`category_id` int(10) unsigned not null,
    `views` int(10) unsigned not null,
    `comments` int(10) unsigned not null,
    `title` varbinary(255) not null,
    `content` text not null

insert into `article`(`author_id`,`category_id`,`views`,`comments`,`title`,`content`) values

select * from article;
  1. explain query statement, found type is all, extra prompt using filesort, need to build index to optimize SQL
explain select id, author_id from article where category_id=1 and comments>1 order by views DESC limit 1;
  1. explain after the new index, type is range, but extra s still prompt using filesort, because comments are range queries, sql cannot use the index to retrieve subsequent views, that is, the index after range type query field is invalid. This index does not qualify, delete it and repeat
create index idx_article_ccv on article(category_id, comments, views);
  1. When an index is created, it crosses the comments field of the range query required. explain finds that the type is ref, and the using filesort is gone. The optimization is successful.
create index idx_article_cv on article(category_id, views);

Two-table index optimization: two-table index optimization, left-spelled right table indexed.

create table if not exists `class` (
    `id` int(10) unsigned not null AUTO_INCREMENT,
    `card` int(10) unsigned not null,
    primary key(`id`)
create table if not exists `book` (
    `bookid` int(10) unsigned not null AUTO_INCREMENT,
    `card` int(10) unsigned not null,
    primary key(`bookid`)
insert into class(card) values(FLOOR(1 + (RAND() * 20)));
insert into book(card) values(FLOOR(1 + (RAND() * 20)));
  1. explain query statement, found type is all, need to index to optimize SQL
explain select * from class left join book on class.card=book.card;
  1. Indexing the right table, analysis found that class is all, book is ref
Alter table `book` add index Y (`card`);
  1. Indexing left table, analysis found that class is index, book is all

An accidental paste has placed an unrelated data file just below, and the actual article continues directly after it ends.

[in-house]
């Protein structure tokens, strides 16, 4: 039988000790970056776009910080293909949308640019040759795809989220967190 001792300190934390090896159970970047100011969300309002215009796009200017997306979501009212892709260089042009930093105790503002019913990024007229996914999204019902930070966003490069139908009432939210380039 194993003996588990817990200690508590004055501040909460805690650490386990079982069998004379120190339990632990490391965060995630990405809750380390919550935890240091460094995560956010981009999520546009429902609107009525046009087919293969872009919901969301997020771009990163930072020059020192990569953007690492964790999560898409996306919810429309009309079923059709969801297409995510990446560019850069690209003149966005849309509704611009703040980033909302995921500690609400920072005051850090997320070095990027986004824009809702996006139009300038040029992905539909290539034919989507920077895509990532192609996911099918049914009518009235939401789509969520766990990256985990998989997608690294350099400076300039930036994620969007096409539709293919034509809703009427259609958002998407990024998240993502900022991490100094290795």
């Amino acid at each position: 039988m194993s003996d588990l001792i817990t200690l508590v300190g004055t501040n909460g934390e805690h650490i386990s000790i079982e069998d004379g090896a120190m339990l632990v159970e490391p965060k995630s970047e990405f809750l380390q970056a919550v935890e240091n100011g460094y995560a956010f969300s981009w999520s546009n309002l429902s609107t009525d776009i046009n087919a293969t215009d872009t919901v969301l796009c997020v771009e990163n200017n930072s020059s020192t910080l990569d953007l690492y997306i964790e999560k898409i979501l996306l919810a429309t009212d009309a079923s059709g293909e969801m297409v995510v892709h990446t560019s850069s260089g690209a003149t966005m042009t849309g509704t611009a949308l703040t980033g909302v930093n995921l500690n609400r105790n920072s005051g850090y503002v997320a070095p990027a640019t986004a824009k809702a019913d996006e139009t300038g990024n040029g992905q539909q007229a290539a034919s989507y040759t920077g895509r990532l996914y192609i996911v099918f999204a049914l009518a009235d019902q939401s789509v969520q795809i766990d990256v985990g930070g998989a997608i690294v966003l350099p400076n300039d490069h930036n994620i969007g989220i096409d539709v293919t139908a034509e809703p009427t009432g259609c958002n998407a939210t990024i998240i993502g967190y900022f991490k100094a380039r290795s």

2. It is concluded that the index of two tables is optimized and the right table is indexed from the left.

Three-table index optimization: three-table joins, small tables driving large tables, and indexes built on tables behind left or right

create table if not exists `phone`(
`phoneid` int(10) unsigned not null auto_increment,
`card` int(10) unsigned not null,
primary key(`phoneid`)
insert into phone(card) values(floor(1+(rand()*20)));
insert into phone(card) values(floor(1+(rand()*20)));

show index from book;
drop index Y on book;

alter table `phone` add index z (`card`);
alter table `book` add index Y (`card`);

explain select * from class left join book on class.card=book.card left join phone on book.card=phone.card;

13. How to avoid index failure

create table staffs(
    id int primary key auto_increment,
    NAME varchar(24) not null default '' COMMENT 'Full name',
    age int not null default 0 comment 'Age',
    pos varchar(20) not null default '' COMMENT 'position',
    add_time timestamp not null default current_timestamp comment 'Enrollment Time'
)charset utf8 comment 'Employee Records';

insert into staffs(NAME, age, pos, add_time) values('z3', 22, 'manager', NOW());
insert into staffs(NAME, age, pos, add_time) values('July', 23, 'dev', NOW());
insert into staffs(NAME, age, pos, add_time) values('2000', 23, 'dev', NOW());

alter table staffs add index idx_staffs_nameAgePos(name, age, pos);

select * from staffs where age=25 and pos='dev';
select * from staffs where pos='dev';

explain select * from staffs where age=25 and pos='dev';
explain select * from staffs where pos='dev';

After analysis, the above index was found to be invalid.

Prevent index failure:

  • Full value matches my favorite (full time matches are recommended)
  • Best left prefix rule (most important)
    • The first field cannot be lost when indexing, otherwise the index will fail.